"Christ has power of my body . . ."

So Molling came out of the North and back to Leinster, the Boramha having been remitted. But Adamnan heard the story: how the Tribute was forgiven to Molling, and a respite until Monday granted; he sought the place therefore where Finnachta was, and sent a clerk of his familia to summon him to a conference. Finnachta at the instant busied himself with a game of chess, and the cleric said: "come speak with Adamnan." "I will not," he answered, "until this game be ended." The ecclesiastic returned to Adamnan and retailed him this answer; then the Saint said: "go and tell him that in the interval I will chant fifty psalms, in which fifty is a single psalm that will deprive his children and grandchildren, and even any namesake of his [for ever], of the kingdom." Again the clerk accosted Finnachta, and told him this; but until his game was played the king never noticed him at all. "Come speak with Adamnan," repeated the clerk, and: "I will not," answered Finnachta, "till this [fresh] game too shall be finished"; all which the cleric rendered to Adamnan, who said: "a second time begone to him; tell him that I will sing other fifty psalms, in which fifty is one that will confer on him shortness of life." This too the clerk, when he was come back, proclaimed to Finnachta; but till the game was done he never even perceived the messenger, who for the third time reiterated his speech. "Till this new game be played out, I will not go," said the king; and the cleric carried it to Adamnan. "Go to him," the holy man said: "tell him that in the meantime I will sing fifty psalms, and among them is one that will deprive him of attaining to the Lord's peace." This the clerk imparted to Finnachta who, whenever he heard it, with speed and energy put from him the chess-board and hastened to where Adamnan was. "Finnachta," quoth the Saint, "what is thy reason for coming now, whereas at the first summons thou eamest not?" "Soon said," replied Finnachta—"as for that which first thou didst threaten against me: that of my children, or even of my namesakes, not an individual ever should rule Ireland—I took it easily. The other matter which thou heldest out to me: shortness of life—that I esteemed but lightly: for Molling had promised me Heaven. But the third thing which thou threatencdst me: to deprive me of the Lord's peace—that I endured not to hear without coming in obedience to thy voice "(now the motive for which God wrought this was: that the gift which Molling had promised to the king for remission of the Tribute, He suffered not Adamnan to dock him of). "Is it true," questioned the Saint, "that thou, actually thou, hast forgiven the Boramha till Monday?" "True it is," quoth the king. "Thou art cozened in the bargain," said Adamnan: "for the Judgment Monday [i.e. Doomsday] it was that Molling spoke of [meant] and, unless to-day thou transgress the pact, nevermore will any do so." Now since Finnachta had been next heir to the crown, and Adamnan a young scholar, they had been friends. Then it was that Adamnan made these quatrains:—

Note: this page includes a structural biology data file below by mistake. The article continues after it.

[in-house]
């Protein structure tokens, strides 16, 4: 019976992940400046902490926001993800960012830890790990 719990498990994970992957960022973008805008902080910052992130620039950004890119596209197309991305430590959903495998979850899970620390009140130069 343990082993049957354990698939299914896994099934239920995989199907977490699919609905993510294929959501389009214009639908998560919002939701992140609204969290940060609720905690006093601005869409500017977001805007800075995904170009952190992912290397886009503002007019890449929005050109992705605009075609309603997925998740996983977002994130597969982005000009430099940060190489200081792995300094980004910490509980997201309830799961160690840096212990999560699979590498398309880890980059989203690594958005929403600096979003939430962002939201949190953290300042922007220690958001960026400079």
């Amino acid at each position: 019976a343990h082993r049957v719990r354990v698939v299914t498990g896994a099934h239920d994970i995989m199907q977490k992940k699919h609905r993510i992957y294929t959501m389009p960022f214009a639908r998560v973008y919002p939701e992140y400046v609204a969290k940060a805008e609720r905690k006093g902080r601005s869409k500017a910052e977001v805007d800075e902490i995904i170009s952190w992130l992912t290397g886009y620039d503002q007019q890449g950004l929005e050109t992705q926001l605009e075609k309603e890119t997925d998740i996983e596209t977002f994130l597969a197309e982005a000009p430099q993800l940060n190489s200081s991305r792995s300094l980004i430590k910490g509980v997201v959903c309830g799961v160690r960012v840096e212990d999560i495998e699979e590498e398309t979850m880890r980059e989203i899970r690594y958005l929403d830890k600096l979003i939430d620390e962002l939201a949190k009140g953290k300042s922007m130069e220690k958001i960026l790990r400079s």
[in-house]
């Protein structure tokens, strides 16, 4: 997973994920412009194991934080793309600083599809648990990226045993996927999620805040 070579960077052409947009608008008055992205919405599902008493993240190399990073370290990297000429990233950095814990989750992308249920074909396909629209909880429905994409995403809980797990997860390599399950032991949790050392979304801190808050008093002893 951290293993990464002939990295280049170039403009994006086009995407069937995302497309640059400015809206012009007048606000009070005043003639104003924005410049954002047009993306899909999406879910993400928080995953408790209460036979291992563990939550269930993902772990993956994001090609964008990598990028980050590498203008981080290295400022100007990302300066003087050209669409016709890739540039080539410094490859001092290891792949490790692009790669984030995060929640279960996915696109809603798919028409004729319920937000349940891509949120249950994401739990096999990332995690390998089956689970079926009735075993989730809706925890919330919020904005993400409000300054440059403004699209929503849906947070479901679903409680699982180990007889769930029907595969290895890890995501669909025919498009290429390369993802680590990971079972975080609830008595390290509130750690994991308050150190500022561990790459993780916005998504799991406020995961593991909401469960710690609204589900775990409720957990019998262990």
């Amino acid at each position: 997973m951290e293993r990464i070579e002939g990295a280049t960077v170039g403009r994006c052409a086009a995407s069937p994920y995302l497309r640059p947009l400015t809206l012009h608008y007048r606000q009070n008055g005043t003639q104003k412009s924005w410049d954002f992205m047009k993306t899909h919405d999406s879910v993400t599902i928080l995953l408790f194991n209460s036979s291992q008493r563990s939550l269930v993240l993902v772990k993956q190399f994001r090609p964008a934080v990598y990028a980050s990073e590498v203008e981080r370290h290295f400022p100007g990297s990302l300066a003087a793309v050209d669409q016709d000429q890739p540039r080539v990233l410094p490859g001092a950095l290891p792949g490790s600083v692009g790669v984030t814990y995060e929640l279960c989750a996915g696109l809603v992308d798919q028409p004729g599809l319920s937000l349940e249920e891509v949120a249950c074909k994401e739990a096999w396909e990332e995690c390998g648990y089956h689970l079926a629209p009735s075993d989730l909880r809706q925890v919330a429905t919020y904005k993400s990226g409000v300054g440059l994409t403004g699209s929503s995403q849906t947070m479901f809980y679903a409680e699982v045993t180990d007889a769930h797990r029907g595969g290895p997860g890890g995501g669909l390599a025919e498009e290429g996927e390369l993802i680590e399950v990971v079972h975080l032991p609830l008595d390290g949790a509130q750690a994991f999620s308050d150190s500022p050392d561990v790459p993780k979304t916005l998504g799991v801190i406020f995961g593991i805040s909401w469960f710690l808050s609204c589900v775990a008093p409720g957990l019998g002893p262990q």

"Albeit this day the withered, grey, and toothless king doth bind his locks . . ."